- Stability: cooking sous vide is precise, 1.5°C temperature variation can lead to different results.
- Maintenance, cleaning of the sous vide equipment : key point if you are an intensive user or a professional.
I hope these pages will help you to choose the best equipment according to your needs.
I.1. Immersion Circulator
I.2. Non stirred water bath
- Sousvidesupreme (coming soon)
I.3. PID Controller
- Freshmealssolution : Sousvidemagic (coming soon)
II. Sous vide equipment comparison (detailled)
- Addelice swid Vs Julabo Pearl
- Vac-star SV Chef Vs Polyscience SV Professional
- Addelice swid Vs Polyscience Sous Vide Professional (coming soon)
- Addelice Swid Vs Sousvidesupreme (coming soon)
- Addelice Swid Vs Sousvidemagic (coming soon)
- Julabo Pearl Vs Polyscience Sous vide Professional (coming soon)
- Julabo Pearl Vs Sousvidesupreme (coming soon)
- Julabo Pearl Vs Sousvidemagic (coming soon)
- Polyscience Sous Vide Professional Vs Sousvidesupreme (coming soon)
- Polyscience Sous Vide Professional Vs Sousvidemagic (coming soon)
- Sousvidemagic Vs Sousvidesupreme (coming soon)
III. Sous vide equipment comparison (summary) : clic on the image below to download the Pdf doc
Coming soon a review of the most representative sous vide equipment of the market (from the left to the right) on this page :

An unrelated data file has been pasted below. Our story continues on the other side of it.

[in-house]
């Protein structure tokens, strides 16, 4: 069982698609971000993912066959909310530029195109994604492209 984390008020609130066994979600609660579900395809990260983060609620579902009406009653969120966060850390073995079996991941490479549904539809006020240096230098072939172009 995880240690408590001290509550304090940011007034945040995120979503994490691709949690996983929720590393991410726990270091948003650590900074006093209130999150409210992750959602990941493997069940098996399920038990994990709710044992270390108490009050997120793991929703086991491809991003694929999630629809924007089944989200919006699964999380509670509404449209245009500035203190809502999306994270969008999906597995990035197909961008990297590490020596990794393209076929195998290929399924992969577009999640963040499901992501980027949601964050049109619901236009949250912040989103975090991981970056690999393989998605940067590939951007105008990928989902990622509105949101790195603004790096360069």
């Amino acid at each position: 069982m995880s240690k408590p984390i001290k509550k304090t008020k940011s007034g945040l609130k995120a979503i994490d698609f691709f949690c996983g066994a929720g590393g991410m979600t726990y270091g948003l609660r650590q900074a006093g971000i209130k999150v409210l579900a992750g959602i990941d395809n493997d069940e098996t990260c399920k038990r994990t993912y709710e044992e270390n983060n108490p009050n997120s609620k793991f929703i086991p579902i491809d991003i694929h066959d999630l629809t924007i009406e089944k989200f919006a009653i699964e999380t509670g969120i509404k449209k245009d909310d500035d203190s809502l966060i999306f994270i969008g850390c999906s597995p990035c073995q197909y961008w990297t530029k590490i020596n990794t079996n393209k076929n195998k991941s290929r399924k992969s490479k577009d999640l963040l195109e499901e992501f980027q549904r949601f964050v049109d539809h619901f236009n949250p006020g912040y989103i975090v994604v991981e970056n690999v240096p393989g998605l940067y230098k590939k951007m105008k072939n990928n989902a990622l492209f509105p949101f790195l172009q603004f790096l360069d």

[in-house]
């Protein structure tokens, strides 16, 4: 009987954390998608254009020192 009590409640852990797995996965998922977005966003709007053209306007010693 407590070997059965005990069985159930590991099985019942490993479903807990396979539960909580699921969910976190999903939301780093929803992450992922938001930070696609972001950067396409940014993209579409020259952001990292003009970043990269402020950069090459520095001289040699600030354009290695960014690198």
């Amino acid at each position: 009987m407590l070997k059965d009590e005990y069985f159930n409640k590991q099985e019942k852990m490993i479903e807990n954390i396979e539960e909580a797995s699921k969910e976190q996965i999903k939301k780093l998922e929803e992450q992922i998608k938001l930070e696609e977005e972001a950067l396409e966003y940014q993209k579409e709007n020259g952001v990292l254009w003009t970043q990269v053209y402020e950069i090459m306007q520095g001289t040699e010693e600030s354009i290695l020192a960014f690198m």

- SousVide Professional of Polyscience (Immersion Circulator)
- Sous Vide Chef of Vac-Star (Immersion Cirdulator) Swid by Addélice (Immersion Circulator)
- Pearl by Julabo (Immersion Circulator)
- SousVideMagic by FreshMealsSolutions + Bubbler (PID Controler SVM-FMM1500D)
- SousVide Supreme (Unstired PID controlled water bath)
- Sous Vide Chef of Vac-Star (Immersion Circulator)
Polyscience launched on Youtube a video about their new Immersion Circulator, the MX version.
The design of this equipment is fantastic but will this immersion circulator be affordable for sous vide chefs and individuals? Except this video, no information is available on the net. If you have some, feel free to tell us!
Here is the Youtube video!
Today Polyscience made the demonstration that a non stired water bath cannot be as efficient as an immersion circulator. It is funny to see that Polyscience directly mentions Sousvidesupreme in the TAG of the article.
Polyscience video indicates clearely that a non stired water bath has a longer response time to reach the desired core temperature. Therefore, it is obvious that Douglas Baldwin cooking tables sould be used with care. Douglas Baldwin indicates in the Pratical Guide to Sous Vide “With all these digital controllers, I highly recommend setting the temperature offset (measured near the temperature at which you wish to cook) using a high quality digital thermometer. Indeed, at the default settings the thermistors used in the above controllers can easily be off 2–4°F (1–2°C)”.
Freshmealsolutions mentions clearely in the user manual of the SousVideMagic : “If you don’t have a proper food core temperature sensor probe, always cook at desired core temperature settings for the duration as specified by reliable recipes with an additional safety factor of at least 25% longer…”
In addition the manual indicates “The default settings are designed to overshoot 1 or 2 degree higher for safety reasons. You can reduce the overshoot by making your own PID adjustments. See the document “PID Tuning”.”